and/or properties specifically given to them based on the will
Marina and Tomas were adjudicated the properties that they received in the will less the
cash/properties to complete their respective legitime
The other heirs opposed the partition and proposed a counter-partition on the estate where Marina
and Tomas were to receive considerably less

The lower court approved the executors project of partition citing that Art 906 and 907 NCC
specifically provide that when the legitime is impaired or prejudiced, the same shall be completed.
The court cited that if the proposition of the oppositors was upheld, it will substantially result in a
distribution of intestacy which is a violation of Art 791 NCC
ISSUE: WON the last will of the deceased is to be considered controlling in this case
HELD: Yes. Art 788 and 791 NCC provide that "If a testamentary disposition admits of different
interpretations, in case of doubt, that interpretation by which the disposition is to be operative shall
be preferred" and "The words of a will are to receive an interpretation which will give to every
expression some effect, rather than one which will render any of the expressions inoperative; and of
two modes of interpreting a will, that is to be preferred which will prevent intestacy." In Villanueva
v. Juico, the SC held that "the intentions and wishes of the testator, when clearly expressed in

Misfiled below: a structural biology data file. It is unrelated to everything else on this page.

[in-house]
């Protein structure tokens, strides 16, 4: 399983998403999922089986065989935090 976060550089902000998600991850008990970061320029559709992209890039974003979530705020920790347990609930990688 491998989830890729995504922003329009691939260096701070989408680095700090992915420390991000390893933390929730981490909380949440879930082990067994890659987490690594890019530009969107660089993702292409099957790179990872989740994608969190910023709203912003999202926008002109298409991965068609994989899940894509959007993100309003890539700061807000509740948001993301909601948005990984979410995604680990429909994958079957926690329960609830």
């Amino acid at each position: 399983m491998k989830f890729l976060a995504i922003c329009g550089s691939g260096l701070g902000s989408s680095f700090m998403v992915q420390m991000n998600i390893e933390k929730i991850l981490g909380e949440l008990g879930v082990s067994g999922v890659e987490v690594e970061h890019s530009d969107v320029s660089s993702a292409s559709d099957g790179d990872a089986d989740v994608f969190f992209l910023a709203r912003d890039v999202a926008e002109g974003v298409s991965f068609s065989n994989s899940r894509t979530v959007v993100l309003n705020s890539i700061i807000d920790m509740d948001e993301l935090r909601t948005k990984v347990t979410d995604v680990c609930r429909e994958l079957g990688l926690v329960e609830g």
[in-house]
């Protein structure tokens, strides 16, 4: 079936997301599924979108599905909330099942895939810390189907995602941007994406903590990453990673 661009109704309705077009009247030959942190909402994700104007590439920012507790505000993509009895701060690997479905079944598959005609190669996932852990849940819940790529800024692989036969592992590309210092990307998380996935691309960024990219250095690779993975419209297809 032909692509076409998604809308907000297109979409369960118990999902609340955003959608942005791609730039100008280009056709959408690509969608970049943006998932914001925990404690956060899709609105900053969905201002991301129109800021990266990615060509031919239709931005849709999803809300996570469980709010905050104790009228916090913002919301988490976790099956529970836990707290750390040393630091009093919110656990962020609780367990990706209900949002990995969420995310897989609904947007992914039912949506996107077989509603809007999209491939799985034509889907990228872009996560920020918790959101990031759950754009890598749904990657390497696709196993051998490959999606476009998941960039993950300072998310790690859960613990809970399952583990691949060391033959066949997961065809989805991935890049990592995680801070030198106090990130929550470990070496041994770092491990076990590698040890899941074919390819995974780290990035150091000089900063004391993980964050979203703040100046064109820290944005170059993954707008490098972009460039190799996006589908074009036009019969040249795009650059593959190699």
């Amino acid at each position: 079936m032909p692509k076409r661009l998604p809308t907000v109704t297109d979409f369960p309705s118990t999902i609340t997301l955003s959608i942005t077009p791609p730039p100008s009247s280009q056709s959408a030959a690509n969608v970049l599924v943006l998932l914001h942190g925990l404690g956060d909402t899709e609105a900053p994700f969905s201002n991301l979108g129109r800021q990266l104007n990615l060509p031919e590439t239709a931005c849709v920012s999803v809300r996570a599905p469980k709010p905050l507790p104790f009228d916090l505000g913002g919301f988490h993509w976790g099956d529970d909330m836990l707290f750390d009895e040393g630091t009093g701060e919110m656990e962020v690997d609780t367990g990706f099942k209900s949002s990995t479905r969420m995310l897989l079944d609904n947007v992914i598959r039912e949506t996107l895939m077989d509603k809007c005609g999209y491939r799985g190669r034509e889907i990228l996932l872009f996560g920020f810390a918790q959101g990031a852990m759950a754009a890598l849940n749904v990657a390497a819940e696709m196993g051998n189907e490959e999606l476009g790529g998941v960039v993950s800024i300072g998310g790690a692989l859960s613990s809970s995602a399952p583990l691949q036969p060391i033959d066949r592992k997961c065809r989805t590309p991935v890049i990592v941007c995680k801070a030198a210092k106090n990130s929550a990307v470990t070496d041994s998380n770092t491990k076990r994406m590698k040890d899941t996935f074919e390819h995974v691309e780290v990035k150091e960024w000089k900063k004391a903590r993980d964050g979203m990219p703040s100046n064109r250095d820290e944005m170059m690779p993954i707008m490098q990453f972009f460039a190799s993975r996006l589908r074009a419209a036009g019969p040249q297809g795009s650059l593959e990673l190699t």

his will, constitute the fixed law of interpretation, and all questions raised at the trial, relative
to its execution and fulfillment, must be settled in accordance therewith, following the plain
and literal meaning of the testator's words, unless it clearly appears that his intention was
otherwise."
The testator's wishes and intention constitute the first and principal law in the matter of testaments,
and to paraphrase an early decision of the Supreme Court of Spain, when expressed clearly and
precisely in his last will, amount to the only law whose mandate must imperatively be faithfully
obeyed and complied with by his executors, heirs and devisees and legatees, and neither these
interested parties nor the courts may substitute their own criterion for the testator's will. Thus, the
oppositors proposition for partition cannot be given effect.
ON PARTITION: The testamentary disposition of the decedent was in the nature of a
partition. In her will, the decedent noted that after commanding that upon her death all her
obligations as well as the expenses of her last illness and funeral and the expenses for the probate of
her last will and for the administration of her property in accordance with law, be paid, she
expressly provided that "it is my wish and I command that my property be divided" in
accordance with the dispositions immediately thereafter following, whereby she specified each
real property in her estate and designated the particular heir among her seven compulsory
heirs and seven other grandchildren to whom she bequeathed the same. This was a valid